The trial of Ghislaine Maxwell continued on Wednesday in federal court in downtown Manhattan, where the British socialite is facing sex-trafficking charges for allegedly assisting her late associate, Jeffrey Epstein, in abusing underage girls. In today’s testimony, the defense cross-examined the government’s first alleged-victim witness, who, to protect her privacy, is known simply as “Jane.” (Her testimony began yesterday.) Citing notes from Jane’s previous unrecorded interviews with the government, Maxwell’s attorney Laura Menninger pointed out apparent inconsistencies and implied Jane had changed her story over time. Jane largely refused to engage, repeating “I don’t recall” and suggesting multiple times that the FBI’s notes from her interview could have been wrong.
The defense questioned inconsistent statements on whether Epstein had approached her alone at Interlochen Performing Arts Camp when she was 14 or if a woman — Maxwell — had been with him. In 2019, the attorney pointed out, Jane told the government that Maxwell had walked by with her dog. On Tuesday, Jane testified that Maxwell and Epstein had approached her together. “The FBI got it wrong again?” Menninger said. “Maybe they typed it up wrong,” Jane said.
During yesterday’s direct examination from the prosecution, Jane said she’d first seen Maxwell naked on an occasion when Epstein and Maxwell had led her upstairs and began fondling each other and giggling, then told Jane to take her clothes off before Epstein began masturbating. On Wednesday, defense pointed to notes from a 2019 interview where Jane had reportedly said she did not have a specific memory of the first time she saw Maxwell nude. Asked if she remembered saying this in an interview with the government, Jane said, “I don’t recall.”
Defense brought up more instances where they claimed Jane had changed her story, trying to impeach her credibility as a witness. One was regarding the timing of when the alleged abuse started; whether she’d told the government that she wasn’t sure if Maxwell had touched her; whether she’d told the government she was unsure if Maxwell had ever seen her performing oral sex on Epstein; and whether she’d told the government her first trip to New York with Epstein had been free from abuse. In each instance, she answered “I don’t know” or “I don’t recall.”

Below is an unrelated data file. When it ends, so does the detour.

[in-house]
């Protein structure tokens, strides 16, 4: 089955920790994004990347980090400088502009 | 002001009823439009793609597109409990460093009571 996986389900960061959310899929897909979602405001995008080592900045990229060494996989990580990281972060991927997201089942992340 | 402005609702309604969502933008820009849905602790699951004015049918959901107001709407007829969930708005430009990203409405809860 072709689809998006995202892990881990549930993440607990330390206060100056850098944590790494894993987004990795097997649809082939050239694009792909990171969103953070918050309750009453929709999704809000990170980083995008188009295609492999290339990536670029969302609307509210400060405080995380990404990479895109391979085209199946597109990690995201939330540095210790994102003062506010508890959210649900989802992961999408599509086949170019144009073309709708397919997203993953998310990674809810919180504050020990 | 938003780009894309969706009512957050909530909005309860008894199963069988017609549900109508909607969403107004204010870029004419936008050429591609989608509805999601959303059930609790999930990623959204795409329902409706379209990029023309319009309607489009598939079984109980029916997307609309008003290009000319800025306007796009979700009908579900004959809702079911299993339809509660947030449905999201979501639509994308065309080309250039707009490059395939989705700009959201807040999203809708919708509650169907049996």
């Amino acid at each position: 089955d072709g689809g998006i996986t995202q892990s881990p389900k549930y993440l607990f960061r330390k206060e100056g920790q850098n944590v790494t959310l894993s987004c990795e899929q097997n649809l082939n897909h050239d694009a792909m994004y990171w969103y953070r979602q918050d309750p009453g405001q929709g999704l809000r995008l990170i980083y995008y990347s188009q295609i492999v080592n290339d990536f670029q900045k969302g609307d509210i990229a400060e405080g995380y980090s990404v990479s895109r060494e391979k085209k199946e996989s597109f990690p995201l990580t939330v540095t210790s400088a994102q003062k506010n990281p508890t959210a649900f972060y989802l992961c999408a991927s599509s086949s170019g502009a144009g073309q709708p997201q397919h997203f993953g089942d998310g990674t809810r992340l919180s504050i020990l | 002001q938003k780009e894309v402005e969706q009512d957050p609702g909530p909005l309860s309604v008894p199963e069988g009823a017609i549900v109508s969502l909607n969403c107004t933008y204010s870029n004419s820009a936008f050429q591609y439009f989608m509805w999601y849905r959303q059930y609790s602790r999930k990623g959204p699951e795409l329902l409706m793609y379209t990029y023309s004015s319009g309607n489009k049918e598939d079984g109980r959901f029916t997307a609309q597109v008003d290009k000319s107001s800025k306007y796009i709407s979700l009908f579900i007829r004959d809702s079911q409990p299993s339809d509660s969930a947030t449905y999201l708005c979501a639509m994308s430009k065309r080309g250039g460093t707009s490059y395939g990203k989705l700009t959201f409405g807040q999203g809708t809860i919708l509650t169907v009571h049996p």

In drawn-out back-and-forths, Jane would say she didn’t remember saying something, at which point Menninger would ask her to consult documentation of her conversations with the government. “With all due respect,” Jane said during questioning about the timing of a trip to New York to see The Lion King on Broadway in the late 1990s, “I didn’t write this, and I’ve never seen this document before.”
At one point, Jane seemed to point to the vagaries of remembering traumatic events over time. Menninger referred to a 2019 interview where Jane had supposedly said she was not sure if Maxwell had ever called her house in Florida to arrange meetings with Epstein. This was in contrast to what she’d said on Tuesday — that Maxwell or an assistant had called her house to arrange her visits. “Memory is not linear,” she said.
During the course of the cross-examination, Jane confirmed she had flown on Epstein’s plane with Prince Andrew and celebrity chef Adam Perry Lang, and that Epstein had brought her to Mar-a-Lago, where he introduced her to Donald Trump, whom she did not accuse of any wrongdoing. She was 14 years old at the time.
The defense homed in on Jane’s acting career and a prior appearance on a reality TV show. Menninger asked if she could cry on command. “That’s not really how it works,” Jane said. She said reality TV doesn’t represent reality and later said she understood the difference between acting and testifying in court. “Acting on television is not real, and testifying in court is real — is the truth,” she said during redirect examination from prosecution.
On Tuesday afternoon, a former serious boyfriend of Jane’s corroborated portions of Jane’s testimony. The witness, whom the court called “Matt,” said he dated Jane between 2006 and 2014, that he remains friends with her, and that they still work on the same soap opera. He said Jane told him about her family‘s money struggles, and said she had had a “rough, brutal” relationship with her mother. He also said that she had told him about Epstein helping her family pay bills and that she had had to do things she didn’t want to do to earn financial support from him. When he had pressed her for details, he told the jury she’d said, “Matt, the money wasn’t fucking free.”
A longtime vice president of finance at Interlochen also testified, sharing documentation of a lodge on the arts center property that Epstein had donated money to fund, as well as correspondence with Maxwell expressing gratitude for the donation and discussing plans for a future visit by Epstein to the campus.